October 25, 2016
After some quick math, Carroll County Ambulance Service Director Pat Gray agreed with the board of supervisors that the department is on pace to log almost 5,000 hours of overtime this year if nothing is done to change it.
During his quarterly report Monday morning Gray told the board he’s trying to hire more help, but it’s difficult to find qualified candidates. After three-quarters of the year around 4,100 hours of overtime has already been logged.
“There are places in Des Moines that are offering a $5,000 bonus just for signing on,” he said. “It’s especially tough to get people who want to work part time.”
The ambulance service currently has 12 employees. Gray said hiring could actually save money because of the money saved on overtime.
Another option to help curb costs could be changing to a 24 hours on, 48 hours off schedule similar to how fire departments schedule employees, Gray said.
Moving to the “firefighter schedule” would require at least two more employees to cover all the shifts.
It’s not clear at this time exactly how much the overtime is costing the county because employees are paid at different rates and are allowed to bank up to 72 hours of compensatory time in lieu of overtime pay.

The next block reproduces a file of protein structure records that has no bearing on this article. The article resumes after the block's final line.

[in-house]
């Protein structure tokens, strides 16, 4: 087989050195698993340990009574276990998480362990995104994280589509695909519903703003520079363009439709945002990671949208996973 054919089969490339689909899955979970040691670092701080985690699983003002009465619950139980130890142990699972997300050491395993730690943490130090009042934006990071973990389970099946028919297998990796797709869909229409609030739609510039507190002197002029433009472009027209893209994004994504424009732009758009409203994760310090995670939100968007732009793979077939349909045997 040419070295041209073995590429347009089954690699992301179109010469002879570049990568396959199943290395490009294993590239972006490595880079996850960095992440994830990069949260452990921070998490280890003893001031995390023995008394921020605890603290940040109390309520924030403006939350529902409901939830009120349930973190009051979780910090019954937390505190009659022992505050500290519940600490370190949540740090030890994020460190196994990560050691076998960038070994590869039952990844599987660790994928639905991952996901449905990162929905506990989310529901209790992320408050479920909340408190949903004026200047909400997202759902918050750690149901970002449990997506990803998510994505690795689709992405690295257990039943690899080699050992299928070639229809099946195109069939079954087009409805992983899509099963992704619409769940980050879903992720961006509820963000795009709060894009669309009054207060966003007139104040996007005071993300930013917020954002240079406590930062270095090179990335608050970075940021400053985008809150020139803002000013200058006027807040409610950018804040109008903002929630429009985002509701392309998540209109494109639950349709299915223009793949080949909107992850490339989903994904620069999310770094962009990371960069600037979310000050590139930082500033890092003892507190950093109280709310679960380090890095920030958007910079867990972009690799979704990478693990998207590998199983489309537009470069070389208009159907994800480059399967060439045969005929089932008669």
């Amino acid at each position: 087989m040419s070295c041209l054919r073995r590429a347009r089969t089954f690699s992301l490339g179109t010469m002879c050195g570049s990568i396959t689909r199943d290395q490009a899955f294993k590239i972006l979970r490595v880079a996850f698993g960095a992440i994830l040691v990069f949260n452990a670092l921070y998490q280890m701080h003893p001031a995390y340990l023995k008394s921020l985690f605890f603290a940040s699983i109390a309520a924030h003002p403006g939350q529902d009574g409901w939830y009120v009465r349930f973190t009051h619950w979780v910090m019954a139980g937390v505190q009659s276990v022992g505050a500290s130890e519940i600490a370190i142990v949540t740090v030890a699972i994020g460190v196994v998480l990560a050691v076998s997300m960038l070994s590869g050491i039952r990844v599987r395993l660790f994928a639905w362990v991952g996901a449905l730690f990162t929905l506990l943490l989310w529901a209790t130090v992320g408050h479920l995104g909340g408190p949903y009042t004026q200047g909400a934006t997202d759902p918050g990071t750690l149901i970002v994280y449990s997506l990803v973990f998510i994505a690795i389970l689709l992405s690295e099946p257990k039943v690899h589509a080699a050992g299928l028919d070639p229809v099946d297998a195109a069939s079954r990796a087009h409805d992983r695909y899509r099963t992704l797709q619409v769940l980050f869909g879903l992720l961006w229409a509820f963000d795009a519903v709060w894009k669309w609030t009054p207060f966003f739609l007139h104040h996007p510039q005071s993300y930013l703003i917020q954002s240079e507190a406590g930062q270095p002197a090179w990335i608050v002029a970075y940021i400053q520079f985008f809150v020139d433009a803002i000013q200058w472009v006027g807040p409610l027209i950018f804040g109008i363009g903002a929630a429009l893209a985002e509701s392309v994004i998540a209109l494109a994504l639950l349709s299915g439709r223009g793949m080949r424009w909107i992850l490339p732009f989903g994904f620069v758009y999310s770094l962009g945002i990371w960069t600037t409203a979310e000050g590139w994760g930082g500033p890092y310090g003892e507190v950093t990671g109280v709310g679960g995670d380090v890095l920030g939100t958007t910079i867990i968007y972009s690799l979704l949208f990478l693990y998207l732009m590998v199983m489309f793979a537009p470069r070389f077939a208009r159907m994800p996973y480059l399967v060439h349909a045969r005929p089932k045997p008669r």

Gray told the board his department is seeing an increased number of calls every year and he expects that trend to continue.
“The calls are projected to increase for the next 15 years because the baby boomers are retiring and aging,” Gray said.
Gray said that the cost of overtime is not the only reason more paramedics are needed.
“There’s also the fatigue factor,” he told the supervisors. “These guys running the number of hours that they run; you have fatigued drivers and medics. As we all know fatigue leads to mistakes, errors and accidents.”
Supervisor Chairman Neil Bock said something needs to be done quickly to curb the costs.
“So everybody is getting overtime, not just a few people,” Bock said. “That really needs to change. That’s really causing a budgetary issue.”
Gray told the board he will continue to search for new employees and do whatever he can to cut employee costs.
In more positive news, Gray told the board his department recently received five LUCAS 2 Chest Compression System devices as part of a $6.3 million grant to the Iowa Department of Public Health by the Helmsley Trust.
The devices are able to perform CPR for longer and more consistently than humans.
In other business, the board unanimously approved the third reading of an amendment to the County Zoning Ordinance providing rules and regulations for the construction of solar-power systems throughout the county.